Behind the scenes: Digital Asset Management at Ingenium
When you hear “museum job,” what do you think of? The guides and hosts you see when you visit? Maybe curators who build collections, or conservators who preserve and take care of precious artifacts? All good answers, and extremely important jobs — but not the ONLY jobs.
Not an actual photo of the author organizing digital assets at Ingenium.
I am the Digital Content Officer for Ingenium and its three museums — the Canada Agriculture and Food Museum, the Canada Aviation and Space Museum, and the Canada Science and Technology Museum. My main responsibility is our Digital Asset Management System (or "The DAM"). As you can see, one of the perks of the job is getting to say DAM a lot and getting away with it. Another perk is getting to review the photographs taken across all three of Ingenium's museums, and seeing some pretty cool stuff every day. Here’s a taste of some of the incredible images I get to work with.
So, what is Digital Asset Management? A digital asset is simply a multimedia file, like a photo, video, or audio clip. Since Ingenium runs three national museums, two historical archives, a working runway and a farm, we create A LOT of digital assets: marketing materials, educational programming photos, artifact treatment documentation, event footage, artifact “glamour shots,” historical photo scans, and so much more. The job of a Digital Asset Management professional, at its core, is to talk to all of these different asset creators and work with them to develop standards for naming and storing, making sure assets are findable, reusable, and properly preserved.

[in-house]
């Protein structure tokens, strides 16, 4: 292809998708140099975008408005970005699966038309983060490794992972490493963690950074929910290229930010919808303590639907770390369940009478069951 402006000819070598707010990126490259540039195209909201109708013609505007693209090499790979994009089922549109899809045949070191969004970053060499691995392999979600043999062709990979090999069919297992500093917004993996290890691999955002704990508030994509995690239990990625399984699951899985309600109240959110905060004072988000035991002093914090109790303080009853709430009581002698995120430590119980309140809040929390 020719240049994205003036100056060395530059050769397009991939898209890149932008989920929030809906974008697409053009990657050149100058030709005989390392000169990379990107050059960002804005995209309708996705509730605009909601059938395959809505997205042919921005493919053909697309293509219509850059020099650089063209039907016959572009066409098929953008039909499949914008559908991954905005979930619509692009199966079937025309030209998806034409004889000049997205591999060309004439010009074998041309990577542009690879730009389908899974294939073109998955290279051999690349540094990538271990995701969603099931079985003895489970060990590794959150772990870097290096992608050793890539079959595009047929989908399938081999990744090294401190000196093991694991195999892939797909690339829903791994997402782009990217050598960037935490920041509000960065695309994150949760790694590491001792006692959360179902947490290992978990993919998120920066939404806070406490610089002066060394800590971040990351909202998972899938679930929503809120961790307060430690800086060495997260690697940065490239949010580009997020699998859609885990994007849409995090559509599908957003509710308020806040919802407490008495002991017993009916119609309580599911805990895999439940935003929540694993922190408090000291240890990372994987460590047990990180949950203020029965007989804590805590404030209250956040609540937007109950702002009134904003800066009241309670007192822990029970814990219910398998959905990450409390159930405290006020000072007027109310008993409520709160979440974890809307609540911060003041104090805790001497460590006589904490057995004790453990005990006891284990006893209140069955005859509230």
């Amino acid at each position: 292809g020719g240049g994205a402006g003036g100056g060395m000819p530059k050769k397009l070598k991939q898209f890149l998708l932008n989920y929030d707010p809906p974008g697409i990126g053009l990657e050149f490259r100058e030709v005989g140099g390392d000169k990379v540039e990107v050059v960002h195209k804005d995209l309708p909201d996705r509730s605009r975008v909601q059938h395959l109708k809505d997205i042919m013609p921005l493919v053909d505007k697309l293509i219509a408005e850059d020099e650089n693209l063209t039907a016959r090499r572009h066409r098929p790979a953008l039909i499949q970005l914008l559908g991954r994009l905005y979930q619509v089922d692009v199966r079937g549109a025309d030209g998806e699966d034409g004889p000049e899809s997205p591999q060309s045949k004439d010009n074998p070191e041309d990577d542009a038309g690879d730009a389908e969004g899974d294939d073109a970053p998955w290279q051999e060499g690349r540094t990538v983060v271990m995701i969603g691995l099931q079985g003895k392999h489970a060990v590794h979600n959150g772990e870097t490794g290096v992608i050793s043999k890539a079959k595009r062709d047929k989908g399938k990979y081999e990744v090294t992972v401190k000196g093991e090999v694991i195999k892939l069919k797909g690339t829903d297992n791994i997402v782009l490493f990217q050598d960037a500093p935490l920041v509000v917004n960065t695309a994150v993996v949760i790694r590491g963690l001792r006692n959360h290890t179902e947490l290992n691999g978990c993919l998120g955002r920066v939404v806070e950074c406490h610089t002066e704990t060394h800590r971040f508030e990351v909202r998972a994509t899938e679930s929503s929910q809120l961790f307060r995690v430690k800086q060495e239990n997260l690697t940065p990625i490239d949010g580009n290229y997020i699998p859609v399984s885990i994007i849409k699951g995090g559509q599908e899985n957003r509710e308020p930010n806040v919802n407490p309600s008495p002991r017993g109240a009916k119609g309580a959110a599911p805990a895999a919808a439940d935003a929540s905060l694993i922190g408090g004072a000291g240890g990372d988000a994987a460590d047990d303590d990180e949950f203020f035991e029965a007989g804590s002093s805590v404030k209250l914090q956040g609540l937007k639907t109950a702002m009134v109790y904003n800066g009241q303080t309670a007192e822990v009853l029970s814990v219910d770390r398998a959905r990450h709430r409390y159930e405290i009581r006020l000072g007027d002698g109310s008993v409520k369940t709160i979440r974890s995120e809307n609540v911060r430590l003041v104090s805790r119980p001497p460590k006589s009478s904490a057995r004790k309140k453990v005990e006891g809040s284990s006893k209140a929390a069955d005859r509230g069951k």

DAM is a relatively new type of job in the heritage sector, and one that is seeing a great deal of growth. It is by no means unique to museums — in fact marketing and communications companies were the first adopters. Many organizations recognize that this behind-the-scenes work helps staff waste less time searching for the “perfect image,” or tracking down copyright information. In Ingenium’s case, it helps us be more creative, connecting historic archival material with contemporary visuals, illustrating articles, and participating in new initiatives such as data visualization.
A historic photograph of the 6400 Locomotive from the CN Images of Canada Collection (left), compared to a photograph of the 6400 at the Canada Science and Technology Museum.
In the current global pandemic situation, digital presence has become even more important for cultural institutions. Because we have been working on digitizing and organizing interesting content for many years, Ingenium is in a good position to use our digital assets on social media, reaching out to historical societies for more information about our archival photos, and even using them to create a bit of humour.